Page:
March 25, 2022

Love’s Litmus / Natalie Hoefer

True humility teaches us less of ‘I,’ more of ‘you’

Natalie HoeferA mix of shame and gratitude mingle on the father’s face as he speaks with a food pantry volunteer.

“I don’t like asking for help,” he admits. “But I lost my job in the pandemic, and there’s just not enough money to feed my children and pay the bills.”

Elsewhere, a group of people gather around a table. One by one, they say their name and acknowledge the truth: “I am an alcoholic”—or overeater, compulsive gambler, drug addict, etc.

Meanwhile, in a confessional, a sinner kneels or sits, head down, and says, “Bless me, Father, for I have sinned.”

A common thread runs through each scene: humility. It is the virtue inferred when St. Paul notes that love is not arrogant (1 Cor 13:4).

Church history abounds with examples of humble people. Think of St. Teresa of Calcutta serving the poorest of the poor in India. Or St. Maximillian Kolbe, who offered his life to save that of another in a World War II concentration camp.

Of course, there is the Blessed Mother. Her words to the Archangel Gabriel model perfect humility: “I am the handmaid of the Lord. May it be done to me according to your word” (Lk 1:38).

And no greater example is there than Christ Jesus, the Word made flesh who “humbled himself and became obedient to the point of death—even death on a cross” (Phil 2:8).

Admittedly, these are some pretty extreme (albeit imitation-worthy) examples. But humility takes many forms, and living humbly doesn’t require extreme circumstances.

For instance, admitting the need for help is an act of humility—and not just help from a charitable organization. Arrogance says, “I can do it myself.” Humility says, “I can’t do this on my own.” It’s like the line from the hymn “The Servant Song”: “Pray that I may have the grace [humility] to let you be my servant, too.”

Acknowledging a wrongdoing is another act of humility. It may be for something grave, like the prodigal son apologizing for mistreating his father (Lk 15:11-32). Or it may be for something as common as snapping at a co-worker, friend or loved one. Wrong is wrong. Humility admits it and says, “I’m sorry.”

When interacting with others, humility listens more than speaks. It means “saying less of ‘I’ and more of ‘you,’ ” a lesson I learned from my dad, one of the must humble people I know.

Sometimes humility means not speaking at all. Humble is the person who remains silent while others vie to be heard. Humility does not interrupt, nor—against human nature—does it continue speaking when interrupted.

Unlike the vice of arrogance or pride, humility sets the ego aside and puts others and their needs first. Yes, that can mean through acts of charity like the ones St. Teresa of Calcutta and St. Maximillian Kolbe performed.

But it can also mean little acts, like (gasp) letting a driver cut in front rather than speeding up to block them. Or even (double gasp) taking the blame when you’re not at fault.

I recall an incident along those lines. It happened at an archdiocesan-sponsored event that was held at a parish. The archdiocesan office supplied the food, and the parish supplied plastic utensils and plates.

A disgruntled woman complained to one of the archdiocesan staff.

“You’re not being good stewards by using plastic,” she said. “You should be using paper plates or things that can be reused.”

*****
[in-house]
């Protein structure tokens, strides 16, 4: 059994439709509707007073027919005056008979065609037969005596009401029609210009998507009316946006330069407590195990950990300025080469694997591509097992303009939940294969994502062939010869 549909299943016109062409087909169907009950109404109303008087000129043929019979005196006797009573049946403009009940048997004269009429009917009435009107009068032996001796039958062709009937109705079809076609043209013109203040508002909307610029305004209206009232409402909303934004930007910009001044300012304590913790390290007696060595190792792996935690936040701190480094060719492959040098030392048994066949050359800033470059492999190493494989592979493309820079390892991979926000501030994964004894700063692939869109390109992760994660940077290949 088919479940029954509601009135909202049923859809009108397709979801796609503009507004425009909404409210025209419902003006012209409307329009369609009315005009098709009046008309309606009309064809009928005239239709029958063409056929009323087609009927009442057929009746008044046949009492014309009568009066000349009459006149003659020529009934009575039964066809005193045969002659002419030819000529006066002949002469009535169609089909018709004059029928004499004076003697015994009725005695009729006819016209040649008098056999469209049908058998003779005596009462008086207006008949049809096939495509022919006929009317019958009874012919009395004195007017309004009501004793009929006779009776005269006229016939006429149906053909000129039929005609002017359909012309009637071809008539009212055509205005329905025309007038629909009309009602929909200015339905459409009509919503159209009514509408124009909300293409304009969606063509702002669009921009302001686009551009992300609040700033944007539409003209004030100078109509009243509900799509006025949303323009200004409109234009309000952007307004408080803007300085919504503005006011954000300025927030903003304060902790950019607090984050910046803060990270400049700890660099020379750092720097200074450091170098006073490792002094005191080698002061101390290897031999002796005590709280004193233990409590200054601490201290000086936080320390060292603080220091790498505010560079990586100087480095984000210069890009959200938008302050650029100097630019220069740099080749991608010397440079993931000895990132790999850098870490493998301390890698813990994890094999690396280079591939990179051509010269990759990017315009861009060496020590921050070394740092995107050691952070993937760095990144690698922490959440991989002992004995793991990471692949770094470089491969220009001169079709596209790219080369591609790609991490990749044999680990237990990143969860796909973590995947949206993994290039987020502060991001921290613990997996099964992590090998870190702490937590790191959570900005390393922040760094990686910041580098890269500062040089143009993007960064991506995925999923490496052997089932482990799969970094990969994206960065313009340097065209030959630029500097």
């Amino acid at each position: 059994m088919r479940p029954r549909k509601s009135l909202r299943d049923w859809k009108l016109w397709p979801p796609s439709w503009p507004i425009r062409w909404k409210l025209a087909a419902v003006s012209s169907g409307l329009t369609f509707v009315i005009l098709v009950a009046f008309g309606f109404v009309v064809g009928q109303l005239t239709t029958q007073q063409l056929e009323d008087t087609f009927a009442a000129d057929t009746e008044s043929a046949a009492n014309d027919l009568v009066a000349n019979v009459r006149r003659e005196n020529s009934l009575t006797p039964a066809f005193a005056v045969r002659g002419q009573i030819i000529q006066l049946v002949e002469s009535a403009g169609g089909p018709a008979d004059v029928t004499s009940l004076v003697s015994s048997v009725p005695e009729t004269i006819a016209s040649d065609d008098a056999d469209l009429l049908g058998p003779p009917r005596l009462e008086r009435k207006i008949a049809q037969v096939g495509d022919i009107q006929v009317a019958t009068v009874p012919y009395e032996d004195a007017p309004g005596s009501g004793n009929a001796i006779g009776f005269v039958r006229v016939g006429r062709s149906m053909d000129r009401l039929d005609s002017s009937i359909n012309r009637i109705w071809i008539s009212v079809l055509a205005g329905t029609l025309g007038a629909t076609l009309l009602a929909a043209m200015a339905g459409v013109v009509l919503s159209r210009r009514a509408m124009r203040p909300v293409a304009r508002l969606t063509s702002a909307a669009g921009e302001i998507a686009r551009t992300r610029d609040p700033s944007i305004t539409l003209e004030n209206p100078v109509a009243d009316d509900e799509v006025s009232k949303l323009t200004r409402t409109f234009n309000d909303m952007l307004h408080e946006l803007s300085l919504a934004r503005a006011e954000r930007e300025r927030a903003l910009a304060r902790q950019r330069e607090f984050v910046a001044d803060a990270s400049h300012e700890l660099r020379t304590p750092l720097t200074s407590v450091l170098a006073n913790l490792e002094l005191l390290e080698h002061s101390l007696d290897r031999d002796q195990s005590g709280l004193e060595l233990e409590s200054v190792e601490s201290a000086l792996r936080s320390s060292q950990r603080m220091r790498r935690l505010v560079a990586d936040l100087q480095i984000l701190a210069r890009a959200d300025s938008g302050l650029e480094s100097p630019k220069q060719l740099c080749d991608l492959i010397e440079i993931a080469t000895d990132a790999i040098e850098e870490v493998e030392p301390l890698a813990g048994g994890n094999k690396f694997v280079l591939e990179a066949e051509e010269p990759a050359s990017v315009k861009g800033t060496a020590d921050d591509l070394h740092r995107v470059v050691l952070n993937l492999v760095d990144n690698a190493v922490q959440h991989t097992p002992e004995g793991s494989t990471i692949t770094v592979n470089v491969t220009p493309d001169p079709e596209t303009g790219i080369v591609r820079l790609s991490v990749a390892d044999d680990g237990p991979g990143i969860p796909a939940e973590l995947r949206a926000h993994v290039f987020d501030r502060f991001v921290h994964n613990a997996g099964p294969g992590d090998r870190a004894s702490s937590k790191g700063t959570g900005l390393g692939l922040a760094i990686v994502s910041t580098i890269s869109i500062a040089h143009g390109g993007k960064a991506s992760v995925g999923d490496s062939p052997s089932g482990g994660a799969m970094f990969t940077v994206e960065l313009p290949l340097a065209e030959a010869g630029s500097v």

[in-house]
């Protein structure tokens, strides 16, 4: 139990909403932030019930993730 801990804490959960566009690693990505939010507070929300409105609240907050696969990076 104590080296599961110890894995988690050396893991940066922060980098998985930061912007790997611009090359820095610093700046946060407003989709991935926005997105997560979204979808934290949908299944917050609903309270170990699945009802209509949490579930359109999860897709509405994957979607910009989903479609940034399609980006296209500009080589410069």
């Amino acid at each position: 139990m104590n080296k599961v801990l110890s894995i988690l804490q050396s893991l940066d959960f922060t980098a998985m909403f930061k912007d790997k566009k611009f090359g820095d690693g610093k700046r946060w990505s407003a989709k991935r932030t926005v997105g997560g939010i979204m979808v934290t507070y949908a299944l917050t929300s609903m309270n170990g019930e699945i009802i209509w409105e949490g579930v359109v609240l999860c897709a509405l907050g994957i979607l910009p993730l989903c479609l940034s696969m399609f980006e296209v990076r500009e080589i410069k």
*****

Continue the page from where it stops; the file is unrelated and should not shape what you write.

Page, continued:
“You’re absolutely right,” said the archdiocesan staff member. “I’m sorry we didn’t think of that. Thank you for pointing that out.”

Dumbfounded, I waited until the woman left, then said, “But the parish supplied the plastic stuff!”

“Well, she thinks we did, and that’s OK,” the staff member gently explained. “She just needed to be heard.”

Humility is not easy. The ego will fight against it: What if my view isn’t heard? What if my needs aren’t met? What if I get overlooked?

Those are some difficult fears to face. The Litany of Humility can help.

It is attributed to Cardinal Rafael Merry del Val (1865-1930), Secretary of State to the Holy See under Pope (now St.) Pius X.

At the beginning, my ego and fears fought hard against the petitions in the litany. For a long time, I replaced “Deliver me, Jesus” with “help me want to want to be delivered, Jesus.” And “Jesus, grant me the grace to desire it” became, “Jesus, help me want to want the grace to desire it.”

May the Holy Spirit give us all the grace to, as Micah 6:8 notes, “walk humbly with [our] God”—and with others.

Litany of Humility
Lord Jesus. Meek and humble of heart, Hear me.
(Respond to the following with, “Deliver me, Jesus.”)
From the desire of being esteemed,
From the desire of being loved,
From the desire of being extolled,
From the desire of being honored,
From the desire of being praised,
From the desire of being preferred to others,
From the desire of being consulted,
From the desire of being approved,
From the fear of being humiliated,
From the fear of being despised,
From the fear of suffering rebukes,
From the fear of being calumniated,
From the fear of being forgotten,
From the fear of being ridiculed,
From the fear of being wronged,
From the fear of being suspected,
(Respond to the following with, “Jesus, grant me the grace to desire it.”)
That others may be loved more than I,
That others may be esteemed more than I,
That, in the opinion of the world, others may increase and I may decrease,
That others may be chosen and I set aside,
That others may be praised and I unnoticed,
That others may be preferred to me in everything,
That others may become holier than I, provided that I may become as holy as I should,

(Send your stories of people you know who live out agape as described by St. Paul in 1 Cor 13:4-7 to Natalie Hoefer at, or call 317-236-1486 or 800-932-9836, ext. 1486. Include your parish and a daytime phone number where you may be reached.)

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